One Brazilian Booze Brand Is Leading The Fight For An Un-Endangered Forest
An hour’s drive outside Curitiba lies the historic city of Morretes, home to Novo Fogo distillery. The distillery rests in a precarious position: their chief product is cachaça, a distilled spirit composed of fermented sugarcane juice, and the production of cachaça comes at a cost to the environment. According to Novo Fogo, almost all native Brazilian tree species used to construct cachaça barrels are currently endangered; for its part, the brand uses repurposed American oak barrels, a sustainable choice that is now a growing practice in the industry. The clear-cutting of the Atlantic Forest, a region treasured for its status as a biodiversity hotspot, has led to 85% of the original forest being cleared. Though Novo Fogo is a distillery first, their commitment to environmental sustainability has led to a number of exciting ventures for the company.
Axinte and his brand stand above a sea of mere catchphrases, sowing seeds of action in the depleted jungles from which Cachaca is born. Enter the Un-Endangered Forest, reforestation project that aims to ensure the longevity of the many species of the Atlantic jungle.
A key champion of this project is Brazilian botanist, Silvia Ziller. Having devoted her life’s work to the impact of foreign and invasive plant species on the Brazilian ecosystem, she provides crucial information to the Novo Fogo team on how to cultivate a thriving and wholly native Brazilian forest.
Following a partnership with a local 42-acre private reserve owned by Pousada Graciosa, the team is now tasked with clearing invasive species, procuring native saplings from a local nursery, and then planting and arranging the young trees in a manner that will allow each one to grow to their full potential. But some trees are so rare that saplings cannot be found; in those cases, Novo Fogo’s sugarcane field team scours the region with GPS trackers to find and mark the location of these endangered trees. They return later in the year to collect seeds that can be planted in the reforestation project. As of today, Novo Fogo has planted 690 native trees, with thousands more in bloom on the not-so-distant horizon.
“We own and operate a zero-waste, USDA 100% organic-certified sugarcane plantation distillery,” explains Axinte. “While our business in Brazil is already carbon negative, we have committed to making our entire operation all over the world carbon neutral by August 15, 2018.”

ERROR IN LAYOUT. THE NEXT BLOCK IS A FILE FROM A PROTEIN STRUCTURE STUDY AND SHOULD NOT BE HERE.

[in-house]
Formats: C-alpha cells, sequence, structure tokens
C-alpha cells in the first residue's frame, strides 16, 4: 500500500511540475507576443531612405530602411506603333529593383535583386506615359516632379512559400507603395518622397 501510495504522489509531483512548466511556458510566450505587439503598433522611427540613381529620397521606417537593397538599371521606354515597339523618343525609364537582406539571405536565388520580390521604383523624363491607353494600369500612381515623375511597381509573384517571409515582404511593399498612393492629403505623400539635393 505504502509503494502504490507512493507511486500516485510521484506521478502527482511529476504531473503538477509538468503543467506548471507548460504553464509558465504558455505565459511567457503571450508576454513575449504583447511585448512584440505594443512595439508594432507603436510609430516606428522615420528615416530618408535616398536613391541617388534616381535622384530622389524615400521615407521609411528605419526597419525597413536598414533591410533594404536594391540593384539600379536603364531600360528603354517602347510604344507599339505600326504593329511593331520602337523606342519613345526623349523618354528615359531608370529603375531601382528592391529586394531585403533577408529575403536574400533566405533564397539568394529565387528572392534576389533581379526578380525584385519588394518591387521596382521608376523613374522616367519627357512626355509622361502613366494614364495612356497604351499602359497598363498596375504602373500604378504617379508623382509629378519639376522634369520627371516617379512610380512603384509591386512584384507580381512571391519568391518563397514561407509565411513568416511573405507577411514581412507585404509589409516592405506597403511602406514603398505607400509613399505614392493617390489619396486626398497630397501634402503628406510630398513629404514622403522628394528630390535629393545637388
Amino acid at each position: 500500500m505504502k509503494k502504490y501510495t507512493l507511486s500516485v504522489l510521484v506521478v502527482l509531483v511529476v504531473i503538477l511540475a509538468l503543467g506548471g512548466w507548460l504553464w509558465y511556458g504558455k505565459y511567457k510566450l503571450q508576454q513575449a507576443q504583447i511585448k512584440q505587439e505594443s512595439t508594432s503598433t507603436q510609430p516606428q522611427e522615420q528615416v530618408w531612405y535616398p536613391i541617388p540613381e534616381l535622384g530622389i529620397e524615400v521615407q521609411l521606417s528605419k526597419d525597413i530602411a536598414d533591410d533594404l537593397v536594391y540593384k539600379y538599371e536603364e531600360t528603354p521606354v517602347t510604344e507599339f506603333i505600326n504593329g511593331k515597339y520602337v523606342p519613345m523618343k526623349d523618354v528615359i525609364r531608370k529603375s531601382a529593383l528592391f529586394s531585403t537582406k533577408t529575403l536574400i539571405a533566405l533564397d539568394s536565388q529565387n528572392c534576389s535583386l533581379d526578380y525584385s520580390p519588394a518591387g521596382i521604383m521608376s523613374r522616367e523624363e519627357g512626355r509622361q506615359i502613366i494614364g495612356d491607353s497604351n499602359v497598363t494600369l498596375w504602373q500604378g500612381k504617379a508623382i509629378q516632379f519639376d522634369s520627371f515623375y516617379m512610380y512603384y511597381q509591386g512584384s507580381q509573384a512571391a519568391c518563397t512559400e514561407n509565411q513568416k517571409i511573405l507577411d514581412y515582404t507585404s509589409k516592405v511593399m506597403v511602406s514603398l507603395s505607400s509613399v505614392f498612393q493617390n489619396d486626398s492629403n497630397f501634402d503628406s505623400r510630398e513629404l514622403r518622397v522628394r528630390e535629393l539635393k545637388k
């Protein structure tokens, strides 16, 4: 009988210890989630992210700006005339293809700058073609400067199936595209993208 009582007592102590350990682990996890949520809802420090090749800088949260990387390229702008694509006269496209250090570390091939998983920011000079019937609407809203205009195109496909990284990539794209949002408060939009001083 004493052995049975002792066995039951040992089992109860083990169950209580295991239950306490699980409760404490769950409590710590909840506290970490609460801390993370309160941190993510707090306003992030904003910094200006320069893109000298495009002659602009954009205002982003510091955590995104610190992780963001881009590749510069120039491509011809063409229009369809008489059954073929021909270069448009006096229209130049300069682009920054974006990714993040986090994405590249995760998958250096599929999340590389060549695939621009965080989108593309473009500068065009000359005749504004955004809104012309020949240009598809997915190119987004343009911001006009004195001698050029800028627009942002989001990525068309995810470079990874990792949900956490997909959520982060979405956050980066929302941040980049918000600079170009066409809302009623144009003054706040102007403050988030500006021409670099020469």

It’s an aggressive move, particularly for a booze producer in this part of the world. But Axinte worries that it’s hardly enough. “Rainforest deforestation is an issue that literally keeps us up at night. Our objective is to ensure that already-endangered trees like amburana, jequitibá rosa, bálsamo, and others do not become extinct — at least in our region.” The growing popularity of cachaca beyond Brazil is affording Novo Fogo a global platform with which to advocate for these efforts.
As the Un-Endangered Forest expands, gradually establishing itself as a small-scale resurrection of the once-mighty Atlantic Forest, Novo Fogo feels the positive impact of the forest within their own business. The distillery is committed to organic farming, a subset of which is the exemption of any chemical pesticides in their farming process. Luckily for them, as the forest and its undergrowth surges, it brings animal life with it. The partners have recorded 88 separate bird species residing within the forest, the perfect task force to pick their sugarcane clean of insects. The trees themselves act as massive purifiers, cleaning pollutant gases from the air and ensuring that the flavor of the cachaça will be largely untainted.
After centuries of exploitation of South America’s national resources, only this brand of conscientious commerce promises to restore it to its former glory. “There is power in righting the wrongs,” observes a hopeful Axinte. “Because we believe that positivity spreads and even small individual actions can eventually become transformational for entire communities.”
Forbes | July 24, 2018